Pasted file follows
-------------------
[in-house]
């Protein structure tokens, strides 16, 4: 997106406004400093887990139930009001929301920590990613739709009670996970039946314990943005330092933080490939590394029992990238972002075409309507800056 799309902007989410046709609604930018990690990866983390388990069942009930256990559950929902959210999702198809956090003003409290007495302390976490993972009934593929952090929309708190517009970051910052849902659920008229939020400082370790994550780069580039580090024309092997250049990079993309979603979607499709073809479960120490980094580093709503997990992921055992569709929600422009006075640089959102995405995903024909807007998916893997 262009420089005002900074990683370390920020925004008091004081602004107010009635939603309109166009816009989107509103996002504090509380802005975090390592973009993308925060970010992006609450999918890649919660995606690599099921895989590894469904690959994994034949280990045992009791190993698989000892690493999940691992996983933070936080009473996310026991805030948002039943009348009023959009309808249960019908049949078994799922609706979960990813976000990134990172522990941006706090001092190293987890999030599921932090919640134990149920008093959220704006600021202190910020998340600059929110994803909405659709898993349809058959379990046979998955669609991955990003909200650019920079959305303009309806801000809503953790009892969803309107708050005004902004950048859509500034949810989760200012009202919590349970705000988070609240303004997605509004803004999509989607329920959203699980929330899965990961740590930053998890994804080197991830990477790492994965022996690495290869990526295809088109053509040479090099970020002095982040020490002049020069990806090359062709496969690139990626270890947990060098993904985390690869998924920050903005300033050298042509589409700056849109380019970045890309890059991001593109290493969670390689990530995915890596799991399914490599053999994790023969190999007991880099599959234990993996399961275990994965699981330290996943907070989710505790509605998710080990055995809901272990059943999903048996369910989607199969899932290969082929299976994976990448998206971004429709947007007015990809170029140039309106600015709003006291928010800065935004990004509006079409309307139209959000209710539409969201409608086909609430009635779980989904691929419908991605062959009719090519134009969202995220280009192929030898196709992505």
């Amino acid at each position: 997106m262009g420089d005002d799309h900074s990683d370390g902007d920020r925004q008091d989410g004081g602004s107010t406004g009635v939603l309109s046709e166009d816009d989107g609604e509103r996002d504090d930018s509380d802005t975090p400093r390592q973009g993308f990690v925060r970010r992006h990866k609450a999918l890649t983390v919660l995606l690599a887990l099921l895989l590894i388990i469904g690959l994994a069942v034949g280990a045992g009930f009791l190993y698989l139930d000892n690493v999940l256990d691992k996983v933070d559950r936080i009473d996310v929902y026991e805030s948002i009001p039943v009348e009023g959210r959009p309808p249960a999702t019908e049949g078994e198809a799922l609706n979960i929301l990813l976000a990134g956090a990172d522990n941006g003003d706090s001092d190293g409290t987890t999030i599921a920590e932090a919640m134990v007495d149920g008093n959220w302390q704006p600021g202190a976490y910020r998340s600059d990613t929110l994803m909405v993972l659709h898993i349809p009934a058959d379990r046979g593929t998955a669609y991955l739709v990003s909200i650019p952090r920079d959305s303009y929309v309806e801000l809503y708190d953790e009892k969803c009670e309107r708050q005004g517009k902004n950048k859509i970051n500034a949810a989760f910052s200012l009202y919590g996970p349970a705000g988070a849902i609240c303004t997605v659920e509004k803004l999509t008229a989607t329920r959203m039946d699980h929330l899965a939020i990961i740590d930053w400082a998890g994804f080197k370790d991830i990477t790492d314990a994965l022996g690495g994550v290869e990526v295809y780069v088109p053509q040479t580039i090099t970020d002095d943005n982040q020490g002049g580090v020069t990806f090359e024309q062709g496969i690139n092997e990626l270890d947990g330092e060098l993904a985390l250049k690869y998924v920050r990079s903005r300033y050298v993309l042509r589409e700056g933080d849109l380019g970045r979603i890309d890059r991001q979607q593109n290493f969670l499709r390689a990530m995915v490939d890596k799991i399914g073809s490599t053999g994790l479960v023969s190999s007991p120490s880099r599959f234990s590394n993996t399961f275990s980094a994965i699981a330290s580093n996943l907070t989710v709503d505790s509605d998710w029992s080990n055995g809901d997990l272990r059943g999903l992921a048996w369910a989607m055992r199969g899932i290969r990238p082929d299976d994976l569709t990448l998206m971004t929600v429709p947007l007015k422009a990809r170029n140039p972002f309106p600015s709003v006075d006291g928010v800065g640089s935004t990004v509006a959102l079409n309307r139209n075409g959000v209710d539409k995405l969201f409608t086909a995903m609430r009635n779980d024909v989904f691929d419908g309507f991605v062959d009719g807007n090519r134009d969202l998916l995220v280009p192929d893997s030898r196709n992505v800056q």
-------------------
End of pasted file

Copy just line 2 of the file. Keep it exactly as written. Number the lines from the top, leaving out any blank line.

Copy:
């Protein structure tokens, strides 16, 4: 997106406004400093887990139930009001929301920590990613739709009670996970039946314990943005330092933080490939590394029992990238972002075409309507800056 799309902007989410046709609604930018990690990866983390388990069942009930256990559950929902959210999702198809956090003003409290007495302390976490993972009934593929952090929309708190517009970051910052849902659920008229939020400082370790994550780069580039580090024309092997250049990079993309979603979607499709073809479960120490980094580093709503997990992921055992569709929600422009006075640089959102995405995903024909807007998916893997 262009420089005002900074990683370390920020925004008091004081602004107010009635939603309109166009816009989107509103996002504090509380802005975090390592973009993308925060970010992006609450999918890649919660995606690599099921895989590894469904690959994994034949280990045992009791190993698989000892690493999940691992996983933070936080009473996310026991805030948002039943009348009023959009309808249960019908049949078994799922609706979960990813976000990134990172522990941006706090001092190293987890999030599921932090919640134990149920008093959220704006600021202190910020998340600059929110994803909405659709898993349809058959379990046979998955669609991955990003909200650019920079959305303009309806801000809503953790009892969803309107708050005004902004950048859509500034949810989760200012009202919590349970705000988070609240303004997605509004803004999509989607329920959203699980929330899965990961740590930053998890994804080197991830990477790492994965022996690495290869990526295809088109053509040479090099970020002095982040020490002049020069990806090359062709496969690139990626270890947990060098993904985390690869998924920050903005300033050298042509589409700056849109380019970045890309890059991001593109290493969670390689990530995915890596799991399914490599053999994790023969190999007991880099599959234990993996399961275990994965699981330290996943907070989710505790509605998710080990055995809901272990059943999903048996369910989607199969899932290969082929299976994976990448998206971004429709947007007015990809170029140039309106600015709003006291928010800065935004990004509006079409309307139209959000209710539409969201409608086909609430009635779980989904691929419908991605062959009719090519134009969202995220280009192929030898196709992505």